Summary:

The giving of the law on Sinai did not invalidate the promise that God made to Abraham, nor did the law alter the promise’s provisions. The law was given so that people might be made aware of the true extent of their sinfulness and recognize their need of God’s promise to Abraham and his descendants.

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Further Study: The Priority of the Promise — 1 Comment

  1. (Think about this whole idea of promises, especially broken ones. How did you feel about those who have broken their promise to you?)

    The degree of hurt has always depended (for me) on the closeness of the relationship I had with the person to break the promise. The closer to me, the more hurt it caused. Only those close to me had the ability to have access to hurting me in a broken promise.

    (How much difference did it make whether a person intended to keep it and then either couldn’t or changed his or her mind, or if you realized that the person never meant to keep it?)

    As an early teen I realized the importance of “my word”. I vowed to never make a promise I didn’t know for sure I would be able to keep. I also decided that lying was a form of “my word”, I strived to be honest with all I encountered. Obviously I wasn’t able to stick to these principals completely, but I at least made a conscience effort in doing so. As I grew older and became more responsible for myself, I became more aware of the consequences to my actions. I found firsthand how lying by omission, and or breaking my promises would undercut the relationship I found with others. Once trust is broken between me and those around me, it is extremely difficult to rebuild it. Weather it was I that broke the trust, or others, this has been the case.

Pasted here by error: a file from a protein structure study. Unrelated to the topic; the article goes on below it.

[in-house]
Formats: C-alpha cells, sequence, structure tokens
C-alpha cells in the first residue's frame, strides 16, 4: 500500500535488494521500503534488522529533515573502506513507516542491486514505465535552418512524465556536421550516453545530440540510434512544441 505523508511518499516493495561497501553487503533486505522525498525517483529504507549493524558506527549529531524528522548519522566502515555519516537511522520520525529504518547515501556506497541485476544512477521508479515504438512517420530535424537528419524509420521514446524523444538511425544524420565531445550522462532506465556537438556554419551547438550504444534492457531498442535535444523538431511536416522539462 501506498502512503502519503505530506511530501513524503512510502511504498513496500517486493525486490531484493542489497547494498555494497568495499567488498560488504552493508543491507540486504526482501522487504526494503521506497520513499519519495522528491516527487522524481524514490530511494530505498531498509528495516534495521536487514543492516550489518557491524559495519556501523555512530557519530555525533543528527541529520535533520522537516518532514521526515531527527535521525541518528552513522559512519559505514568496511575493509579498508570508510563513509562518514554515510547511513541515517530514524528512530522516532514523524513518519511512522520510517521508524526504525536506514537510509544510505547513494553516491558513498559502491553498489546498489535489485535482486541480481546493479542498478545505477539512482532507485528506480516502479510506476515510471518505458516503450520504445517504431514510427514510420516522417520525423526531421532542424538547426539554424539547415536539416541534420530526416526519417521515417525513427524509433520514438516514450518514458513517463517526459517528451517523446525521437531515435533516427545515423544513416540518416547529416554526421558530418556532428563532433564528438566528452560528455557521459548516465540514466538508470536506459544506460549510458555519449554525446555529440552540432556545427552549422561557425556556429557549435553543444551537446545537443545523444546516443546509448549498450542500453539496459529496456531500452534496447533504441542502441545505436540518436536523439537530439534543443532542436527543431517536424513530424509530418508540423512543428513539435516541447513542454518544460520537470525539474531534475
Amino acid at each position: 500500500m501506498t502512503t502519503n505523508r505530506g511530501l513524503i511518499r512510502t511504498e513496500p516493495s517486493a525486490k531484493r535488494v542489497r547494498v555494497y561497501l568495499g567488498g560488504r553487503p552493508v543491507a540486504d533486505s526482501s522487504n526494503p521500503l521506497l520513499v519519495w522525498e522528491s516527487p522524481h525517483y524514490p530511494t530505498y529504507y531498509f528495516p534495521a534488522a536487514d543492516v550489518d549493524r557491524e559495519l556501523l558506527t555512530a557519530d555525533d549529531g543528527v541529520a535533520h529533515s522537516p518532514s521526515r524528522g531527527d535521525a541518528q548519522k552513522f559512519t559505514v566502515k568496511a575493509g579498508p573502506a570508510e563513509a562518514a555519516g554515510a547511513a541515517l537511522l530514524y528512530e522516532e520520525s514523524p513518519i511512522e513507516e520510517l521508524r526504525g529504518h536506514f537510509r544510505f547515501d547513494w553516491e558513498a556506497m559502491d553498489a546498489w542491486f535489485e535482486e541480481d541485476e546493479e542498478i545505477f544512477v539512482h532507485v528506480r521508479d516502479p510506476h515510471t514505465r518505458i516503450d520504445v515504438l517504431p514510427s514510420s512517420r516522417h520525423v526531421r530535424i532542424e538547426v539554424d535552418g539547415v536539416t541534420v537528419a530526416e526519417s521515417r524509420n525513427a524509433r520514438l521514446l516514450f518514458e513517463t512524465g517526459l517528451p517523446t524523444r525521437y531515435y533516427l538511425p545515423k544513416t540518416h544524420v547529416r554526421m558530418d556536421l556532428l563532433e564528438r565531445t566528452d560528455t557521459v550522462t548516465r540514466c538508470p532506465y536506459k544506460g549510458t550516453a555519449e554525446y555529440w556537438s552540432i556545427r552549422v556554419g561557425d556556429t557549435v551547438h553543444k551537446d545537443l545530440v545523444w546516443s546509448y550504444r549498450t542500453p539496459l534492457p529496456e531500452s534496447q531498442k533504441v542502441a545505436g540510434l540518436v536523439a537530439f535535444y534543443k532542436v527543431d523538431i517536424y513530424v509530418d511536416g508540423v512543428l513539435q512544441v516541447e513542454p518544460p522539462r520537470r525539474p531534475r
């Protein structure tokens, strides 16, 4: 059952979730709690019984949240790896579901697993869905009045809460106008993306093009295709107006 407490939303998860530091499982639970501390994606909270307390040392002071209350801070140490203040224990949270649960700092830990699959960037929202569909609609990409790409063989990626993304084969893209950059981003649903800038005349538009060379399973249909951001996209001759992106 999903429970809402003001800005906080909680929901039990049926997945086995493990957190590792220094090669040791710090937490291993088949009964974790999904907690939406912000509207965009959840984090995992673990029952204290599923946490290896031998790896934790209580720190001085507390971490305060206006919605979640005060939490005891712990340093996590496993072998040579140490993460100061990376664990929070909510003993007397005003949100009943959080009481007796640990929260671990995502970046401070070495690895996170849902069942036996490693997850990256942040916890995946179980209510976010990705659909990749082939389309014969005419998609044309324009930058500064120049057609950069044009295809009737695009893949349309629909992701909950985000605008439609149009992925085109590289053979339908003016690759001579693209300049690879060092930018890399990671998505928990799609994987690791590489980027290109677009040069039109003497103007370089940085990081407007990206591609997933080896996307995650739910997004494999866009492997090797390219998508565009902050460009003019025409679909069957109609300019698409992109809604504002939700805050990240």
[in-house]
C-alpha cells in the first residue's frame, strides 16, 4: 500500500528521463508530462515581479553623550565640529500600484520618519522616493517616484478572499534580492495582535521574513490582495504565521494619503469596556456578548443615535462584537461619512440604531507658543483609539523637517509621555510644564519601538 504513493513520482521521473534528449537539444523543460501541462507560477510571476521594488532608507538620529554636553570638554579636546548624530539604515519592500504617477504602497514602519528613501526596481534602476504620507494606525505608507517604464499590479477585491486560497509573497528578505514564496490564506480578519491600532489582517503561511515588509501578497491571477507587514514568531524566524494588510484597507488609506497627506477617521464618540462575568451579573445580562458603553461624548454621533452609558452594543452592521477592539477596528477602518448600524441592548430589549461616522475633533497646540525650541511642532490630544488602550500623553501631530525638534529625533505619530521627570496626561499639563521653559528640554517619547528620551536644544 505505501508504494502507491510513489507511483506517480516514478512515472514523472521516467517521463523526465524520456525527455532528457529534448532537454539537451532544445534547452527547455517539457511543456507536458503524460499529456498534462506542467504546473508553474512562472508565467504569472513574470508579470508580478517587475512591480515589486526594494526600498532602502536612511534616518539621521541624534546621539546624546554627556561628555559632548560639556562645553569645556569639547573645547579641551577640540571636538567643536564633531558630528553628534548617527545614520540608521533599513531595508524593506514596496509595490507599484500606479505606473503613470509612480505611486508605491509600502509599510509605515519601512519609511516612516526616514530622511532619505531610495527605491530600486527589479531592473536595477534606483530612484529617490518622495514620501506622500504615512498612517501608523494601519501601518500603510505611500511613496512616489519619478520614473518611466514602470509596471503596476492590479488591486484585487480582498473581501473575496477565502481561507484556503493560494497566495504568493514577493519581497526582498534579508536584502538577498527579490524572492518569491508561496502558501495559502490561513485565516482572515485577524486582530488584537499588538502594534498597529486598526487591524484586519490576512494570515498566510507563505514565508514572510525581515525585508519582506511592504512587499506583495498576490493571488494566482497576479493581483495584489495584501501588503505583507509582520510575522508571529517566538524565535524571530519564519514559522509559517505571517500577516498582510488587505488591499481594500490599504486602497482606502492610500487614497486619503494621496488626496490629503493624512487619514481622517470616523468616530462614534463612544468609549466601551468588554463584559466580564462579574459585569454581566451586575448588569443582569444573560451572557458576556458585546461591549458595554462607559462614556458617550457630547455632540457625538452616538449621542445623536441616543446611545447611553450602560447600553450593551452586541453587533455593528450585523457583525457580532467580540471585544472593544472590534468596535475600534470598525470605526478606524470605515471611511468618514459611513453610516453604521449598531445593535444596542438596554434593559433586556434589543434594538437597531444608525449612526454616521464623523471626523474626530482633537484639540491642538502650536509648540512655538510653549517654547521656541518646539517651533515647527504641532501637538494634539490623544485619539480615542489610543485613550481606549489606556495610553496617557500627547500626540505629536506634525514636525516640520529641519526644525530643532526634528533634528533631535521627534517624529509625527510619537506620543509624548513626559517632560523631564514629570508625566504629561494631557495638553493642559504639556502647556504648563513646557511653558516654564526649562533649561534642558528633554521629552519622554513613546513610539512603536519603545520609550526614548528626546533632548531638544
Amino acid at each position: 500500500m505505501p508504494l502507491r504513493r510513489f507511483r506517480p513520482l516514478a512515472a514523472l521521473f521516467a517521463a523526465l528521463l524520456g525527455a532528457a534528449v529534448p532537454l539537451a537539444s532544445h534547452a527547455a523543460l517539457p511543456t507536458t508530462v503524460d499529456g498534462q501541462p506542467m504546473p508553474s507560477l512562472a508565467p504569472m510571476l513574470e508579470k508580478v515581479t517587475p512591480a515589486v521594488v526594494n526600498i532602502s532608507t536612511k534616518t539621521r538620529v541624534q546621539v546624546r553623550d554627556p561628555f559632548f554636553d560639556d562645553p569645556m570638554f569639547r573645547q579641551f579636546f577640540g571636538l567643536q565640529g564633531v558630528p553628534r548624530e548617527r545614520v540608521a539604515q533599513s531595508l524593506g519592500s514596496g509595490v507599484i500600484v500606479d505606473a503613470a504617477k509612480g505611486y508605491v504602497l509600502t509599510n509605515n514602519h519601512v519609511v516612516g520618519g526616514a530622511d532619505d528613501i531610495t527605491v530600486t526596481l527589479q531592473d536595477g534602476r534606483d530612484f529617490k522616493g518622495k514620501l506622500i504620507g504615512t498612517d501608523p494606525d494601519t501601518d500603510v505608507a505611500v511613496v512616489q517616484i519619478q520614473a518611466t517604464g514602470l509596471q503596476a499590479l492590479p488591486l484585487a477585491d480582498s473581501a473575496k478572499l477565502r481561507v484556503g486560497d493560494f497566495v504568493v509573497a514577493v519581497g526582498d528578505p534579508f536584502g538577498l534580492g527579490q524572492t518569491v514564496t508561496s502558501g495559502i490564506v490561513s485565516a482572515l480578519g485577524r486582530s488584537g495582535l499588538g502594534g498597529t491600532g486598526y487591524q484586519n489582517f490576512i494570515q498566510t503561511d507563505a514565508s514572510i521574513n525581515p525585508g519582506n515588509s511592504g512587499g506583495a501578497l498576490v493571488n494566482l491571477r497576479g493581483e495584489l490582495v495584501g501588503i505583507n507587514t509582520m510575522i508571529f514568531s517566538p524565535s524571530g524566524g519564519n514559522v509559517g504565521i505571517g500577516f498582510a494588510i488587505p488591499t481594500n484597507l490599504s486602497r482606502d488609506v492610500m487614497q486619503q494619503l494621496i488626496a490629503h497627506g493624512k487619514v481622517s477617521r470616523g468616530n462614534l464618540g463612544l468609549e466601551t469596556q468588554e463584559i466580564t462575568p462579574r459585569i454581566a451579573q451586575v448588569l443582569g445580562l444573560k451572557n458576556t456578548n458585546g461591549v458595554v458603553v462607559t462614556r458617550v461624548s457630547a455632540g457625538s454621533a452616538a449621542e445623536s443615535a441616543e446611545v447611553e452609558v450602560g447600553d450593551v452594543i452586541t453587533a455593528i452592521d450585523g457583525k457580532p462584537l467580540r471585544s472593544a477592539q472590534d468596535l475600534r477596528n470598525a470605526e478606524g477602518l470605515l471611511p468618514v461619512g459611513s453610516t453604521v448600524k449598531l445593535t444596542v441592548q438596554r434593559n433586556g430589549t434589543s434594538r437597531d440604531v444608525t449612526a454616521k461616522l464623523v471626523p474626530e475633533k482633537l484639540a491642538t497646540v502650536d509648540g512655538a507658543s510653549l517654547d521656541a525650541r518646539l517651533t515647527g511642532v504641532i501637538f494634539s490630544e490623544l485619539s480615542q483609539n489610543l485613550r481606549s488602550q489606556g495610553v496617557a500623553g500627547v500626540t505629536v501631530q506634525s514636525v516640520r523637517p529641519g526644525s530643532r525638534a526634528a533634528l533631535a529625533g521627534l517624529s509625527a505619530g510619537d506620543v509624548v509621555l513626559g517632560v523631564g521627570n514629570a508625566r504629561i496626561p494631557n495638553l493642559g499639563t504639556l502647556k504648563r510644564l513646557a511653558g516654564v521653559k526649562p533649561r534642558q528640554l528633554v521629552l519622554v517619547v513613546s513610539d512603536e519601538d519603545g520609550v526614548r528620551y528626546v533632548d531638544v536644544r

(What happened to your level of trust after the promise was broken, whatever the reason?)

    Trust is broken, and in some cases, impossible to rebuild. Of course the promise made that is broken, depending on the level of trust involved made the difference in how badly my trust was shaken.

    (What does it mean to you to know that you can trust God’s promises?)